National Institute for Aviation Research chooses Sentinel 3 for lightning and HIRF testing
The National Institute for Aviation Research (NIAR) at Wichita State University has chosen Sentinel 3 RF over fiber to support their environmental and electromagnetic testing on aircraft. NIAR’s Environmental & EME Test Labs perform testing such as Lightning Transient Analysis and HIRF testing. NIAR clients include, Boeing, Bombardier Learjet, Cessna, Beechcraft and Spirit Aerosystems.
National Institute for Aviation Research
The mission of the National Institute for Aviation Research (NIAR) is to conduct research, transfer technology and enhance education for the purpose of advancing the nation’s aviation industry, and to assist non-aviation industries that may benefit from aviation-related technologies. Since 1985, NIAR at Wichita State University has delivered research, design, testing, certification and training to the aviation manufacturing industry, government agencies, educational entities and other clients. The institute has more than a dozen labs, including: Advanced Coatings, Aging Aircraft, CAD/CAM, Composites & Advanced Materials, Computational Mechanics, Crash Dynamics, Environmental Test, Full-Scale Structural Test, Mechanical Test, Metrology, Nondestructive Test, Research Machine Shop, Virtual Reality and the Walter H. Beech Wind Tunnel.
As a department of Wichita State University, NIAR operates on a non-profit budget that has steadily increased to more than $46 million in 2013. Located in Wichita,, the “Air Capital of the World,” NIAR integrates business, government and university entities in cooperative efforts to advance aviation technology. NIAR has more than 400 employees from research scientists to student lab technicians.
Sentinel 3 is the world’s most advanced RF over fiber test and measurement systems for:
- EMP test and EMC conformance
- HIRF aircraft clearance
- Simulated lightning testing
- Impulse, time domain and NEMP testing
- Low and high level swept frequency coupling measurements
Sentinel 3 is designed to reduce setup time and maximise measurement certainty. A 3U chassis is available in desktop and rack-mount format and accepts up to six single or dual receiver modules allowing up to 12 channels from a single chassis. Super-low noise mode, high power mode and high impedance mode enable 145dB/Hz of instantaneous dynamic range and increased sensitivity for lower test field strength and reduced ERP. Thermal compensation means calibrate only once for 0.25dB accuracy. The touch-screen system controller enables easy control of functions such as gain, transmitter power up and system self-test. The controller also supports USB and Ethernet interfaces, allowing a system also to be controlled from a PC. Ultra-compact Remote Transmitters are double-screened to maximise shielding effectiveness. The units have a volume of only 1.1litres to support easier installation in tight spaces and interchangeably accept robust, weatherproof optical connectors and standard LC optical connectors (for a smaller size and reduced cable bend-radius). Units are available in either one or eight inputs with an integrated power detector for automatic power tracking. Single, dual and multi-link cross site cables simplify and minimise setup time and allow a single receiver to monitor up to 48 sensors (six transmitters, each with eight inputs) sequentially, or two sensors simultaneously (requires dual input receiver module).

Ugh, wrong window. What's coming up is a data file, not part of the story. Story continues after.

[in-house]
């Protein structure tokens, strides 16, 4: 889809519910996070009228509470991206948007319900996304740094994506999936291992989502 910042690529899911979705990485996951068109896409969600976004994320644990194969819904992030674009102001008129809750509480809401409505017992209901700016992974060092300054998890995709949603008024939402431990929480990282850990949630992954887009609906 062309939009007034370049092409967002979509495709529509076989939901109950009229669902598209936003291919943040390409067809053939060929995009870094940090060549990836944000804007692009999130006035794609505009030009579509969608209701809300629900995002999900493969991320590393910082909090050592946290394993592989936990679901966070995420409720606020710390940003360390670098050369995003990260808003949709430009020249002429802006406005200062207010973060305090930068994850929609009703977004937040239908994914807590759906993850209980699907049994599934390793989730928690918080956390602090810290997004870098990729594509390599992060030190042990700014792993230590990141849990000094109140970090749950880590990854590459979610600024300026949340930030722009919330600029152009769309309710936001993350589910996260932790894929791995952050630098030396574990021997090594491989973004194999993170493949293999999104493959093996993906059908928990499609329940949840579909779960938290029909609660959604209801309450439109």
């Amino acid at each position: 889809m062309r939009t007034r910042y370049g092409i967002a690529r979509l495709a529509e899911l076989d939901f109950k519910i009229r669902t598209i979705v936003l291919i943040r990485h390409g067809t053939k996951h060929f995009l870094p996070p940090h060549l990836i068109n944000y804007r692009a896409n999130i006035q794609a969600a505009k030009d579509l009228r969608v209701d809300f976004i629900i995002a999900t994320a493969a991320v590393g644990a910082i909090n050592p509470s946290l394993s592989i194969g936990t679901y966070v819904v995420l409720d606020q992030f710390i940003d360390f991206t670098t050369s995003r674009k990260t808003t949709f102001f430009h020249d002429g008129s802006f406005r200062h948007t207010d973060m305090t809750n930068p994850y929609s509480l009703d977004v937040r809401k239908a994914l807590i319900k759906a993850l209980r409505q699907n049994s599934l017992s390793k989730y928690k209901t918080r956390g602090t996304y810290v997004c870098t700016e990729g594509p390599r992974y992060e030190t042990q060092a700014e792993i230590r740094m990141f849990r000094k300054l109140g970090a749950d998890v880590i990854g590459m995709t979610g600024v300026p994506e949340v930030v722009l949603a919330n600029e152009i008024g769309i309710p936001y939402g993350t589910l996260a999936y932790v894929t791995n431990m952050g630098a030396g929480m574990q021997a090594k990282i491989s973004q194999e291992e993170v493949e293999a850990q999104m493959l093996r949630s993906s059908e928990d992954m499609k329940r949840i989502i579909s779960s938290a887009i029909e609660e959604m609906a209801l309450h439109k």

About lightning and HIRF testing
Lightning transient analysis are intended to measure the actual transient levels induced into aircraft electrical wiring as a result of lightning attachment to an aircraft and ensure they do not exceed the wirings Transient Control Levels (TCL) according to standard ARP-5416A. Simulated lightning currents are injected into the aircraft and the resultant currents and voltages on the wiring inside the aircraft are recorded. The labs also conduct HIRF testing relating to the standard APR558: Low-Level Swept Coupling (LLSC) testing measures the level of induced currents and voltages on system components as a result of radiated fields below 400MHz. Low-Level Swept Field (LLSF) testing above 400MHz is used to determine the transfer function relating the external field to the internal bay fields at the location of the equipment under evaluation.